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Is life without parole for 2nd-degree murder cruel and unusual punishment? Pennsylvania high court to decide.

State Supreme Court to look at mandatory sentencing for second-degree murder
State Supreme Court to look at mandatory sentencing for second-degree murder 04:03

PITTSBURGH (KDKA) — They're serving life in prison without the possibility of parole for murder even though they did not pull the trigger. 

The state has thrown away the key for hundreds of inmates with no hope of release. But should they get at least a chance at a second chance? 

The state Supreme Court will decide if these inmates, who did not directly commit murder, will live out their days and die in prison, or whether they will be given at least a chance at rehabilitation and eventual freedom. 

Betty Lee is the mother of Derek Lee, whose case will go before the high court. She believes her son and hundreds of others should be given that chance. 

"Allow those who deserve it, who work at it to come home, to come home one day and not just rot away," Betty Lee said. 

Ten years ago, Leonard Butler was shot and killed in the basement of his home in Pittsburgh's West End. Subsequently arrested and convicted were the man who pulled the trigger and his accomplice, Derek Lee, who was upstairs at the time.  

Even though he did not shoot Butler, Derek Lee was charged and convicted of second-degree murder because he was part of the robbery in which Butler was killed. 

Under state law, Lee is now one of about 1,100 Pennsylvania inmates who are serving the mandatory life in prison for second-degree murder with virtually no hope of release. It is believed to be the highest number of inmates in the nation. 

"It's a sentence that denies people any hope, it's a sentence that denies rehabilitation," said Quinn Cozzens of the Abolitionist Law Center in Pittsburgh. 

Arguing that Lee did not kill or intend to kill Butler, his attorneys have appealed his sentence to the state Supreme Court, saying life without the possibility of parole constitutes cruel and unusual punishment and violates the U.S. and Pennsylvania constitutions.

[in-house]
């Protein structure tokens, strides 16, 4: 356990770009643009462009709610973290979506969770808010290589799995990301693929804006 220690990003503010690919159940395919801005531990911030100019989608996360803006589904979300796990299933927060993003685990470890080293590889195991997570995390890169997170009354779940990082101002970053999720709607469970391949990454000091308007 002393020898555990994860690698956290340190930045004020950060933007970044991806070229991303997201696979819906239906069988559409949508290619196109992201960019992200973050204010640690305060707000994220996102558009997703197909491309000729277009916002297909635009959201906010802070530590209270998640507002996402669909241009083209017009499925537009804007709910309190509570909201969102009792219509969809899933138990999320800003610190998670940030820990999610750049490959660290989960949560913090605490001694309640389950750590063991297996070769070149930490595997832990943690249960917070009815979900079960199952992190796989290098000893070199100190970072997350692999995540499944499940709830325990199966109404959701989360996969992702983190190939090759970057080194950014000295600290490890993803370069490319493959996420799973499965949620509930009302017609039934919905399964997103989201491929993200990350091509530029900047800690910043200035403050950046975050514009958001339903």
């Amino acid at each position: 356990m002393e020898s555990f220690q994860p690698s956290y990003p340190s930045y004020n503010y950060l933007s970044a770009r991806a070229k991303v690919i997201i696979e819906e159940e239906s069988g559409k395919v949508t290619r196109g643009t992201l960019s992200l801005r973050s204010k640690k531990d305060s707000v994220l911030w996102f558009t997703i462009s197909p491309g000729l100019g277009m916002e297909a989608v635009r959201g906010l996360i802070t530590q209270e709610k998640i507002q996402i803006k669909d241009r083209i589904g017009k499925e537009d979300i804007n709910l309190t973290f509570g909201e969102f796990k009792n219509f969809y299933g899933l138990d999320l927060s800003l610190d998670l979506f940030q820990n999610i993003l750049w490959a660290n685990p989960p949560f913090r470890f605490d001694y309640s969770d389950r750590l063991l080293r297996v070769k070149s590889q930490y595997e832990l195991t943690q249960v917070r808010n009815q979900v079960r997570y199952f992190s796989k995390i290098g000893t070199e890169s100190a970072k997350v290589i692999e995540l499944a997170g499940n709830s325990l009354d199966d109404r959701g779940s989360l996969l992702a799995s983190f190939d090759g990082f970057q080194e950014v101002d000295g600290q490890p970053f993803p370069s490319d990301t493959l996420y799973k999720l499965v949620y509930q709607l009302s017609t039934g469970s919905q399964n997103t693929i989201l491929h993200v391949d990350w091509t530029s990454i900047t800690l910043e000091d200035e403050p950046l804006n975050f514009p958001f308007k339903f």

Cozzens said it allows no chance of redemption, offers no hope of release and calls it death by incarceration. 

"It's not much different from a death-by-execution sentence, where the state actively takes your life," Cozzens said. "But instead it just leaves you to die inside prison walls without any opportunity or hope for release and reintegration into society."

Governor Josh Shapiro agrees. In filing a surprise friend of the court brief in support of Derek Lee's appeal, the governor says mandatory life for second degree violates the state's constitution. 

Of those 1,100 inmates, Shapiro's brief says in about half the cases "the defendant was clearly not the killer and cases in which it was not clear." But they receive the same sentence as if they were. 

"As a result, under current law, an offender who points a gun to a person's head and pulls the trigger receives the same mandatory life sentence as the getaway driver. ... Both offenders should be punished severely, but they should not be punished the same. This sentencing scheme is not only unjust; it is unconstitutional." 

Betty Lee says she understands the anger of victim's families, having had a close cousin murdered. But she says her son has transformed himself in prison, becoming an assistant to the chaplain and has begun writing a book. 

"Losing someone in any capacity is not easy," she said. "But I just don't feel that people shouldn't be given a chance. If you give them a chance and they fail, that's different. But how do we know if we don't give them a chance?"

If Derek Lee prevails, his mandatory sentence will be declared unconstitutional and he can be re-sentenced, opening the door to hundreds of other inmates.

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